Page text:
The analysis of textile industrial wastewater after treatment with the laccase enzyme yielded the following results for vital parameters: pH, 8.41; NO3, 19.54 mg/L; B, 2.34 mg/L; Mn, 11.27 mg/L; Pb, 6.33 mg/L; Cd, 0.43 mg/L; Zn, 0.21 mg/L; Cu, 7.22 mg/L; As, 0.89 mg/L; total Fe, 4.32 mg/L; F, 2.08 mg/L; oil and grease, 4.87 mg/L; NH3N, 3.42 mg/L; BOD, 300 mg/L; COD, 740 mg/L; SO„  290 mg/L; Mg, 72.96 mg/L; Ca, 160.32 mg/L; total hardness as CaCo3, 700 mg/L; Cl, 470 mg/L; total alkalinity as CaCo3, 360 mg/L; TDS, 1,200 mg/L; TSS, 17 mg/L; turbidity, 18.7 mg/L; electrical conductivity, 1,950µS/cm. These results are presented in Figure 4 to Figure 28, and the differences in parameter values before and after laccase treatment are detailed in Table 8.

Table (8):
Test Report of Textile Industrial Effluent (Waste Water) Analysis

No
Characteristics
Before Laccase Treatment
After Laccase Treatment
1
pH
8.69
8.41
2
Nitrates (NO3)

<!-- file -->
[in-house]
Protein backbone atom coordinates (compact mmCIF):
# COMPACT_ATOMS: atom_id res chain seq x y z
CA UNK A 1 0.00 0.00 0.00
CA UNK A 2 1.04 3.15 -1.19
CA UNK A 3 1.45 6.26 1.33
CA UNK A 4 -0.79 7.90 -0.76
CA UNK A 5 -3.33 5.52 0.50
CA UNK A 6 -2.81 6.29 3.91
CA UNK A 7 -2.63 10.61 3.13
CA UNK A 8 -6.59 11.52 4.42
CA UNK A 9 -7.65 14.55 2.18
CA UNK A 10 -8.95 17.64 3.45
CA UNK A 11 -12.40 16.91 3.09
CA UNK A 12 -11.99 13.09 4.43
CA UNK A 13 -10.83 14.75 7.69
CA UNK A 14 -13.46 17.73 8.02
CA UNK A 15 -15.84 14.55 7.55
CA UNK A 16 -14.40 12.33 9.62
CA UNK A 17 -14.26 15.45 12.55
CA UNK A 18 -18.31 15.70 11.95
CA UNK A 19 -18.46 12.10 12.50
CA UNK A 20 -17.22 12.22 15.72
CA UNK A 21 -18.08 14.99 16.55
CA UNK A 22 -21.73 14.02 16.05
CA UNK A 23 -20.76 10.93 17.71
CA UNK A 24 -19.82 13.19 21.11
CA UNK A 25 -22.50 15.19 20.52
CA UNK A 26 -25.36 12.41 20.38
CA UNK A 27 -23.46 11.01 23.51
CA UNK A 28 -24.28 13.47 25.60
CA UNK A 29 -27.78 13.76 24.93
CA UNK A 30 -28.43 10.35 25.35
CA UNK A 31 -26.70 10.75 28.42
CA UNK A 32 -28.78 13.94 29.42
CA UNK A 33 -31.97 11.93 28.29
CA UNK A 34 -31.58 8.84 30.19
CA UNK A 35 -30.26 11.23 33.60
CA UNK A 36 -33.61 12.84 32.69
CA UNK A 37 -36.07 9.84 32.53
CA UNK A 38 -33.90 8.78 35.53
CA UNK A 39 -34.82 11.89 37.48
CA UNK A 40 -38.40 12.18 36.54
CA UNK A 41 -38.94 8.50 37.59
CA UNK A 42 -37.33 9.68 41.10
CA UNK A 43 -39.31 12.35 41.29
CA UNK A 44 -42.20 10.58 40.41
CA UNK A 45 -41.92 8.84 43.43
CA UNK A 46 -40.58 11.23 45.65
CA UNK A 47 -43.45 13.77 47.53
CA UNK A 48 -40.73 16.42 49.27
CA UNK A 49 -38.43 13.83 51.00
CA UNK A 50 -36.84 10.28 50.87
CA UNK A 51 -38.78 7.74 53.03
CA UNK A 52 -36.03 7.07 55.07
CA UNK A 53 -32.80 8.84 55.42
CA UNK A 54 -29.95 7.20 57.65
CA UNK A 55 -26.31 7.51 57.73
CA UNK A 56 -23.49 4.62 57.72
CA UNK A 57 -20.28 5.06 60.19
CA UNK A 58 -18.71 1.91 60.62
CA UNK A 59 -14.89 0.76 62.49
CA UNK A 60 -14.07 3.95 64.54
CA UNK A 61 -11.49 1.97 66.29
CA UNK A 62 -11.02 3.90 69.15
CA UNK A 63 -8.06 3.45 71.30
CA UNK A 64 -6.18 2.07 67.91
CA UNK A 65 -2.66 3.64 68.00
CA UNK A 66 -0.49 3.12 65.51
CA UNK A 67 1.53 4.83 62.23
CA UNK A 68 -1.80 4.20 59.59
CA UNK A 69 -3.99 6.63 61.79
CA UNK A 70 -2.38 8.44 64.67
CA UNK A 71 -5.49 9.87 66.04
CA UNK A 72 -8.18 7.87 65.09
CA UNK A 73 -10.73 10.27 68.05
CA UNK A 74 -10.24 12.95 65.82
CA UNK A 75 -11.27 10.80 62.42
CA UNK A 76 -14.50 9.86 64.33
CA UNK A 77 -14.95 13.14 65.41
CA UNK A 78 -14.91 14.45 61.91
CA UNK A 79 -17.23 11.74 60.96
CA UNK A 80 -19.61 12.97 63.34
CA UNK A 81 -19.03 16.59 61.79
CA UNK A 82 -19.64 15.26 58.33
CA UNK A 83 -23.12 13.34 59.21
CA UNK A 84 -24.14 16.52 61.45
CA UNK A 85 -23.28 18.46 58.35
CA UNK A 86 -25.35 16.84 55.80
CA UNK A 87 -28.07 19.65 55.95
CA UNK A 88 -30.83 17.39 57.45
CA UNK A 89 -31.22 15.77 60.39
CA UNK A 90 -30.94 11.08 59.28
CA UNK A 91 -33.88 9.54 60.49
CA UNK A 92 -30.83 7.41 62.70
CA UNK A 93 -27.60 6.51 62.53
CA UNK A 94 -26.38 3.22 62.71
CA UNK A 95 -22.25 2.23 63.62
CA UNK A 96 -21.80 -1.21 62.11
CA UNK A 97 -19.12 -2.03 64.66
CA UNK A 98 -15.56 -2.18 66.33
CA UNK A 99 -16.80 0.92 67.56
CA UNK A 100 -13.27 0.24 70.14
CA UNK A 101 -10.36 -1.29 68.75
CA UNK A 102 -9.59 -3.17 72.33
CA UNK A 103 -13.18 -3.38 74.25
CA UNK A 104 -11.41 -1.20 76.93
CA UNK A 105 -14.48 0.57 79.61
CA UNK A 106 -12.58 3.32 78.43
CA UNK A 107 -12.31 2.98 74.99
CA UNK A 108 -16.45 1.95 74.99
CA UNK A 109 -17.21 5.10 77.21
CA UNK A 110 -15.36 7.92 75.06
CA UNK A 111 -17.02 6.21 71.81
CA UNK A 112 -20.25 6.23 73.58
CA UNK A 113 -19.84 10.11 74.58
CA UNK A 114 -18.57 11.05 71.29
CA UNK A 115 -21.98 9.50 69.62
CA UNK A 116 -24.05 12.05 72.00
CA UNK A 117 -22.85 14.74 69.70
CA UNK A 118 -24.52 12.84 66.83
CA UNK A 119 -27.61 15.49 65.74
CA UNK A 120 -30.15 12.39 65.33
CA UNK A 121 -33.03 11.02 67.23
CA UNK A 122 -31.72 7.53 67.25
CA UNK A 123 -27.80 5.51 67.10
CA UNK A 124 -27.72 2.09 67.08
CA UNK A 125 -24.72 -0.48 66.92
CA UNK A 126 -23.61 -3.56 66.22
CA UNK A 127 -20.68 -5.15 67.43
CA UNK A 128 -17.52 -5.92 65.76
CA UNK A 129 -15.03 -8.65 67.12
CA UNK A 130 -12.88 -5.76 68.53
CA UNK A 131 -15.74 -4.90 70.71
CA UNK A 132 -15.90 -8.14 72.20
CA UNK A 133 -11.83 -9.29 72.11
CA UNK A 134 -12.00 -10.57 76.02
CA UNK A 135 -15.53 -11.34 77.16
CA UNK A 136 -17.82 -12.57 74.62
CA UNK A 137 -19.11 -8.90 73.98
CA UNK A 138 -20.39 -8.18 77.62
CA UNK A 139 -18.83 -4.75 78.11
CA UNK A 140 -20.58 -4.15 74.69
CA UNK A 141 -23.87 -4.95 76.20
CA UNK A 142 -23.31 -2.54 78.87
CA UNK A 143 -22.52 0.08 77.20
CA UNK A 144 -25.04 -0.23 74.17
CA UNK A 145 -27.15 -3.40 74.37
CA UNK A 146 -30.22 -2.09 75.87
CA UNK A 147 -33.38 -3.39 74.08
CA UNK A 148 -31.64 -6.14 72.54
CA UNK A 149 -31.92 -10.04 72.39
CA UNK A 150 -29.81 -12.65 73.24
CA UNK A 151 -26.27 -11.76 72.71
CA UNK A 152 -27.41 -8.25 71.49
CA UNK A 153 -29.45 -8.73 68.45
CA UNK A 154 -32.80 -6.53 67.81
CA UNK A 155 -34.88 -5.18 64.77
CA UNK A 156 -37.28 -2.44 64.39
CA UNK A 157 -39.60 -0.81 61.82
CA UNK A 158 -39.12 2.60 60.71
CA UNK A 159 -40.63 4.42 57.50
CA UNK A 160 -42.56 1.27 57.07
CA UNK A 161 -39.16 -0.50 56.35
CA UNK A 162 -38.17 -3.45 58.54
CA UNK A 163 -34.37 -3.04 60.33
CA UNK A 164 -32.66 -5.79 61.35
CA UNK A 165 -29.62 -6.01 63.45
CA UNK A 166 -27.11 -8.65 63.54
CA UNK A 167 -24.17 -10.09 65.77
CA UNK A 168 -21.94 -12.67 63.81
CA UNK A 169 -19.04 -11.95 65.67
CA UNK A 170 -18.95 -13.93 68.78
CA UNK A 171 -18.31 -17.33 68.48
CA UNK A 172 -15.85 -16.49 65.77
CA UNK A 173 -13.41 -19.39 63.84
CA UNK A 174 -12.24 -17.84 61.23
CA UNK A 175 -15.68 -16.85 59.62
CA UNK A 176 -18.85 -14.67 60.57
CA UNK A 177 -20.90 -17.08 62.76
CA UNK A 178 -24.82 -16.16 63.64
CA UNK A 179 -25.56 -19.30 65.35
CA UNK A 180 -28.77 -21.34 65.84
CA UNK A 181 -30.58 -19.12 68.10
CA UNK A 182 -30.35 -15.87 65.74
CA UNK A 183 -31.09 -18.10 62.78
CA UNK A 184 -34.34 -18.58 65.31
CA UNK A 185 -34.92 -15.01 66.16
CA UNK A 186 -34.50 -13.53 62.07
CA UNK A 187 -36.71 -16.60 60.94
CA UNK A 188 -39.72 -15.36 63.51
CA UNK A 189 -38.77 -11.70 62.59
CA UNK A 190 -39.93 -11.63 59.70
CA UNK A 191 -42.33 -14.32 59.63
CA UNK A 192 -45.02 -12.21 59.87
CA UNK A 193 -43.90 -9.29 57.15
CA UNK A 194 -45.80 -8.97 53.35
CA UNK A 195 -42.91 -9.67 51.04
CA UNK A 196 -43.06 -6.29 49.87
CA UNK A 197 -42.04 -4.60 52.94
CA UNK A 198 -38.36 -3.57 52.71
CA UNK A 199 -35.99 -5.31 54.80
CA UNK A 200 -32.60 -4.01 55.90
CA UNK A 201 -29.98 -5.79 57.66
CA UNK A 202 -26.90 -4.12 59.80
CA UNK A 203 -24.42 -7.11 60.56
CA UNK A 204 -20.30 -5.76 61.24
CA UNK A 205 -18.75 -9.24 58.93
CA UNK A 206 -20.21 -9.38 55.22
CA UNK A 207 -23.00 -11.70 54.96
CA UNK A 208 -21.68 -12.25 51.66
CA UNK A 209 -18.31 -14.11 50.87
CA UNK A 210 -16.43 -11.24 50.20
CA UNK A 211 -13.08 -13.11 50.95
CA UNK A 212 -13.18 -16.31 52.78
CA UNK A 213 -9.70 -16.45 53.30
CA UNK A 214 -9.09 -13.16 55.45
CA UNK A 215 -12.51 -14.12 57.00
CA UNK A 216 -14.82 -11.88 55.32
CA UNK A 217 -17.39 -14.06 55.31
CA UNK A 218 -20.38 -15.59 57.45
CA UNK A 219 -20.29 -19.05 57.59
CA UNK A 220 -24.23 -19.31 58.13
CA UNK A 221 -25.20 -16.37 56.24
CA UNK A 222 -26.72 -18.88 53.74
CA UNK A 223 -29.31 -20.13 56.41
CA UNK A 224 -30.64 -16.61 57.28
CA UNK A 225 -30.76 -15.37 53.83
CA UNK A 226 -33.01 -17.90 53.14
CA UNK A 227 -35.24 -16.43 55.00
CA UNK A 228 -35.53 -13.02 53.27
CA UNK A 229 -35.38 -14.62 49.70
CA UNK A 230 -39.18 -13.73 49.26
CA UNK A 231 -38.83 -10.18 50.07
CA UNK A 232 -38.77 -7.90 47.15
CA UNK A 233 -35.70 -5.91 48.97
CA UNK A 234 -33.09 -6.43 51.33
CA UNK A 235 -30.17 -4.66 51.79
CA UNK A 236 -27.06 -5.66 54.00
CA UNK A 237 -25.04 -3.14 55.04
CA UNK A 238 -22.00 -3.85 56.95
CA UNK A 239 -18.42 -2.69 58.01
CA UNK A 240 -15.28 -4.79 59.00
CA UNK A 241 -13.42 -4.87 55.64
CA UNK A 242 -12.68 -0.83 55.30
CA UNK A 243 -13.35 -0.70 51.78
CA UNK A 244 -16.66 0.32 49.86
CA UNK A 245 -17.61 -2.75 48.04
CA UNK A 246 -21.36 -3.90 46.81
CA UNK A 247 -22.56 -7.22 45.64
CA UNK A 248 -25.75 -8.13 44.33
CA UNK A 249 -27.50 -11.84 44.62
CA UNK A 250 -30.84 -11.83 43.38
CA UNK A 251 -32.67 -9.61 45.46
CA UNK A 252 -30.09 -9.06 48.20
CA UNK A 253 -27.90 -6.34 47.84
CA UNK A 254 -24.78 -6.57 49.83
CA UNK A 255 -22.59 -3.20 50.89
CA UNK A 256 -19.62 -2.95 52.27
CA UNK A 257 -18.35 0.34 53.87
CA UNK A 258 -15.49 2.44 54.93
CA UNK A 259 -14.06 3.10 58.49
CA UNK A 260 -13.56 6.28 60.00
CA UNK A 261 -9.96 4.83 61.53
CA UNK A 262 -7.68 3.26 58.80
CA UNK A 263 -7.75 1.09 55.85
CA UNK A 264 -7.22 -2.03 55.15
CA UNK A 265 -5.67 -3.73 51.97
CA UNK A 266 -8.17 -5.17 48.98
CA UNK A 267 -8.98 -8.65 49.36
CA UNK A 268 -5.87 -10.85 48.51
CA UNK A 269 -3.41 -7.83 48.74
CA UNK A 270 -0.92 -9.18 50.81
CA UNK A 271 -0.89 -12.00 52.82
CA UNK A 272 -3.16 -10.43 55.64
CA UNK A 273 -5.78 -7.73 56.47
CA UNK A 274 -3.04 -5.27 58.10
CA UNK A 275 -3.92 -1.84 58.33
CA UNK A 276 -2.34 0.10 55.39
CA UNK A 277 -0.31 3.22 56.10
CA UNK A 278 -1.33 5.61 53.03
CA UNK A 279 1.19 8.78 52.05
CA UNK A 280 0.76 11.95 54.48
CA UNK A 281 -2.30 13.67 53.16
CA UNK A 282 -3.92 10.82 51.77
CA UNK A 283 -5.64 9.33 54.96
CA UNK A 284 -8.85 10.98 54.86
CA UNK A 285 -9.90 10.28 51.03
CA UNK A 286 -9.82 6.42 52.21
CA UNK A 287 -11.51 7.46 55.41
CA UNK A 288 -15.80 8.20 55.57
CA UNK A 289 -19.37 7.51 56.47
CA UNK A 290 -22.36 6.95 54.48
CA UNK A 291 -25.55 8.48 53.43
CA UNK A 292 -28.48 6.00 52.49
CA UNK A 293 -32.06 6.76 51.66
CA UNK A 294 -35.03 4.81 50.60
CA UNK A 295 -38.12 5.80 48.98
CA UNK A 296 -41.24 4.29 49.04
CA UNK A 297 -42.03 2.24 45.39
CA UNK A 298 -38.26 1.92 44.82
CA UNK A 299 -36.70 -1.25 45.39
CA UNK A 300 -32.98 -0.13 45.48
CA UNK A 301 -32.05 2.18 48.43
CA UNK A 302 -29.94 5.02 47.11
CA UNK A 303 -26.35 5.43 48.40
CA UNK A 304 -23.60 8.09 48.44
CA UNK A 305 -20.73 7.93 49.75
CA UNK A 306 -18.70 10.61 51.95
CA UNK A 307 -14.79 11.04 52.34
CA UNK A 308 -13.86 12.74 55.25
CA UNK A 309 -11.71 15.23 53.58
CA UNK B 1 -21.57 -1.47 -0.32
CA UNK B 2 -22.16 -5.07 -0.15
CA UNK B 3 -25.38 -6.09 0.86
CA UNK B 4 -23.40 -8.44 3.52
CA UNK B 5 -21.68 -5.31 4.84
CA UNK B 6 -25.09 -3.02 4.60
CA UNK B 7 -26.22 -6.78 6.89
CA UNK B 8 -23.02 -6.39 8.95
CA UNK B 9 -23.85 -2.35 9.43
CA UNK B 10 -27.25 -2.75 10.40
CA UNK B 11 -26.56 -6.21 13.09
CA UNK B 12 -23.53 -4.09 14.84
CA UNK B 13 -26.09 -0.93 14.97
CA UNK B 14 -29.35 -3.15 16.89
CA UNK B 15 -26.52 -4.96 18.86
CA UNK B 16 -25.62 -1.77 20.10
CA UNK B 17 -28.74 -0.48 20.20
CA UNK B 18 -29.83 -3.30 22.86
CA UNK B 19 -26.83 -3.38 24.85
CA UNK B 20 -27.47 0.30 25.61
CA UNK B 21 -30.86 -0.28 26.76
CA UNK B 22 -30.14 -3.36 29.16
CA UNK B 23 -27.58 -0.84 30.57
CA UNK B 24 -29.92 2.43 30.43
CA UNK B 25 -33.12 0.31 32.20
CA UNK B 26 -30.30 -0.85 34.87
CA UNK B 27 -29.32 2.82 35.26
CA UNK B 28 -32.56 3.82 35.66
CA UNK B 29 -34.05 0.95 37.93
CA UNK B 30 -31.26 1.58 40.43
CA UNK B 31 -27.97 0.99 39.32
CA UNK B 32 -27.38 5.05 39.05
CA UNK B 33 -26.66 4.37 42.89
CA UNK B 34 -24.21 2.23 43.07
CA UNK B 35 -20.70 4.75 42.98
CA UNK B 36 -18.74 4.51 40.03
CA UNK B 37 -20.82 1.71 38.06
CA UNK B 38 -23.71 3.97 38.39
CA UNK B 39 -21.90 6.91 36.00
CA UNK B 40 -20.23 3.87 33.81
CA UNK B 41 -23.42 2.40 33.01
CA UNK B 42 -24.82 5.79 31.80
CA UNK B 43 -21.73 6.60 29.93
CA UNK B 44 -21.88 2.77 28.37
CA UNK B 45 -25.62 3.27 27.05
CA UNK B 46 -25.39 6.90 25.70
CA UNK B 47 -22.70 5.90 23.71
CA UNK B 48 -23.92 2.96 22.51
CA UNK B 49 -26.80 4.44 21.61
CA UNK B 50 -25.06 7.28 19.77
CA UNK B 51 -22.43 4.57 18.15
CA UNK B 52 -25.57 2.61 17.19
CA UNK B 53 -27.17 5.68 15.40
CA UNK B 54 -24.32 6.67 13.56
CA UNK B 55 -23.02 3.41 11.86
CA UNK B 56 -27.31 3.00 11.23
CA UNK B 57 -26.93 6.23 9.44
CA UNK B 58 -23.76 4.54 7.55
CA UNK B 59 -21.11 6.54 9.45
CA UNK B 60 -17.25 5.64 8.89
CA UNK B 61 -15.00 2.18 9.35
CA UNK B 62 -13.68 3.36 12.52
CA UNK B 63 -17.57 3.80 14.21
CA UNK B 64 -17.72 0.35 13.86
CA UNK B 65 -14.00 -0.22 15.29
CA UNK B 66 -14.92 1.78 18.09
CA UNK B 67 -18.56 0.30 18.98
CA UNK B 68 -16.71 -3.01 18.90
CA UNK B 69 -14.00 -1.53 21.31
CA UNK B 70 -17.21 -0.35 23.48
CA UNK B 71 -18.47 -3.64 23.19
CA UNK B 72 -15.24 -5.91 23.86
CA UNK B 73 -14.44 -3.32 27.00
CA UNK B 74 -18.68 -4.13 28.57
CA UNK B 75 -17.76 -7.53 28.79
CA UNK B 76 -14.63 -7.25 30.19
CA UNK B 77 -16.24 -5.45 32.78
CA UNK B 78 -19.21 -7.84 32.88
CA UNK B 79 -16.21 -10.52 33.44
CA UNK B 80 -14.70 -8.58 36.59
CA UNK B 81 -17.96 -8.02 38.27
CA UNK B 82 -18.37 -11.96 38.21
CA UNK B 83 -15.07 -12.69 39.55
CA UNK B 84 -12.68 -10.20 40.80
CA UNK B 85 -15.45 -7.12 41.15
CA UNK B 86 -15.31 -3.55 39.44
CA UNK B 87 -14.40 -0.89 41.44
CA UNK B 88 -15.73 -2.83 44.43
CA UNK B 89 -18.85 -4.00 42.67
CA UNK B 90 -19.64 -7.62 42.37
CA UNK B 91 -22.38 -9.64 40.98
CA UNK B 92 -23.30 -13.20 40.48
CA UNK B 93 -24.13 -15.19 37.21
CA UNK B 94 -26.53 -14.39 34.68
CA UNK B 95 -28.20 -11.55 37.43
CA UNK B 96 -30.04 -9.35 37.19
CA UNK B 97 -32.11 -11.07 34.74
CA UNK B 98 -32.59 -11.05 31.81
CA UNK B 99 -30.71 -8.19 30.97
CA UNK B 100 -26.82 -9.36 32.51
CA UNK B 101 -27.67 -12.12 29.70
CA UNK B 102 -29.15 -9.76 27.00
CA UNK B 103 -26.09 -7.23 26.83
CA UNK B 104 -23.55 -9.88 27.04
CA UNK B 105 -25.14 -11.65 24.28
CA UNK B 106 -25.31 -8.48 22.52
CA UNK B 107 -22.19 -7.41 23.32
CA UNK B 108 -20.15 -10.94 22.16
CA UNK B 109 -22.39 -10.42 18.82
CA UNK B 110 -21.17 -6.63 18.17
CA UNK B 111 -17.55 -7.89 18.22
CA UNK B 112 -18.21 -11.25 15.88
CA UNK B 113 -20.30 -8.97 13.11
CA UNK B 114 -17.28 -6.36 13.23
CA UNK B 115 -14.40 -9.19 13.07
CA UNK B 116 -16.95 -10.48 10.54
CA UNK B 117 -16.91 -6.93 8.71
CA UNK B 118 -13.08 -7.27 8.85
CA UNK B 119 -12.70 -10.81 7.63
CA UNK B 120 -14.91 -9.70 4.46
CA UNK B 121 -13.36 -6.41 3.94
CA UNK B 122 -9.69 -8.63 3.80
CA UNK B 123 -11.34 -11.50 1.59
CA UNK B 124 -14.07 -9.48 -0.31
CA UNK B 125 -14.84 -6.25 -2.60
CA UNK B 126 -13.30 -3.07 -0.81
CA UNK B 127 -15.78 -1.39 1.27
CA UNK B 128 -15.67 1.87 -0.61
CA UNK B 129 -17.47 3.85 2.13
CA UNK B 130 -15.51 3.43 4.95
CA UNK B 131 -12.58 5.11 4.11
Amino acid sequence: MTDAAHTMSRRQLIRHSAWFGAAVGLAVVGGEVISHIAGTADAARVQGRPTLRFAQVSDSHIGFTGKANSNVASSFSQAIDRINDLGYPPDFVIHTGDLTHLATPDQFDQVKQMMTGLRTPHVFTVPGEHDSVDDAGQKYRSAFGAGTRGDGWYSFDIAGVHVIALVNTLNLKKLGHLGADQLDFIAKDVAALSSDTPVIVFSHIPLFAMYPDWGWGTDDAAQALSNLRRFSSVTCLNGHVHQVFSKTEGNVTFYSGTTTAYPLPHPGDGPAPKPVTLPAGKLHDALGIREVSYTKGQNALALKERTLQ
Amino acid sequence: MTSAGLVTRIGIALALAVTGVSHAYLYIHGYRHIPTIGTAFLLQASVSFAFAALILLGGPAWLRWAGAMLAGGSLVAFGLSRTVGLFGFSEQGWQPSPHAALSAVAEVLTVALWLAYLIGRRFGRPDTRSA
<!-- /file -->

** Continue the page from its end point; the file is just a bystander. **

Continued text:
96.84 mg/l
19.54 mg/l
3
Boron (B)
13.24 mg/l
2.34 mg/l
4
Manganese (Mn)
56.84 mg/l
11.27 mg/l
5
Lead (Pb)
8.57 mg/l
6.33 mg/l
6
Cadmium (Cd)
0.63 mg/l
0.43 mg/l
7
Zinc (Zn)
0.89 mg/l
0.21 mg/l
8
copper (Cu)
14.58 mg/l
7.22 mg/l
9
Arsenic (As)
2.34 mg/l
0.89 mg/l
10
Total iron (Fe)
8.74 mg/l
4.32 mg/l
11
Fluoride (F)
3.31 mg/l
2.08 mg/l
12
Oil and Grease
42 mg/l
4.87 mg/l
13
Ammonium nitrogen (NH3N)
6.88 mg/l
3.42 mg/l
14
Biological Oxygen Demand (BOD)
960 mg/l
300 mg/l
15
Chemical Oxygen Demand (COD)
2800 mg/l
740 mg/l
16
Nitrate (NO3)
96.84 mg/l
19.54 mg/l
17
Sulphate (SO₄)
960 mg/l
290 mg/l
18
Magnesium (Mg)
97.28 mg/l
72.96 mg/l
19
Calcium (Ca)
320.64 mg/l
160.32 mg/l
20
Total Hardness as Calcium carbonate (CaCo3)
1400 mg/l
700 mg/l
21
Chloride (Cl)
1050 mg/l
470 mg/l
22
Total alkalinity as Calcium carbonate (CaCo3)
1300 mg/l
360 mg/l
23
Total Dissolved Solids (TDS)
3600 mg/l
1200 mg/l
24
Total Suspended Solids (TSS)
140 mg/l
17 mg/l
25
Turbidity
63 mg/l
18.7 mg/l
26
Electrical conductivity
5360 μS/cm
1950 μS/cm

Figure 4. pH Analysis

Figure 5. Nitrates (NO3) Analysis

Figure 6. Boron (B) Analysis

Figure 7. Manganese (Mn) Analysis

Figure 8. Lead (Pb) Analysis

Figure 9. Cadmium (Cd) Analysis

Figure 10. Zinc (Zn) Analysis

Figure 11. Copper (Cu) Analysis

Figure 12. Arsenic (As) Analysis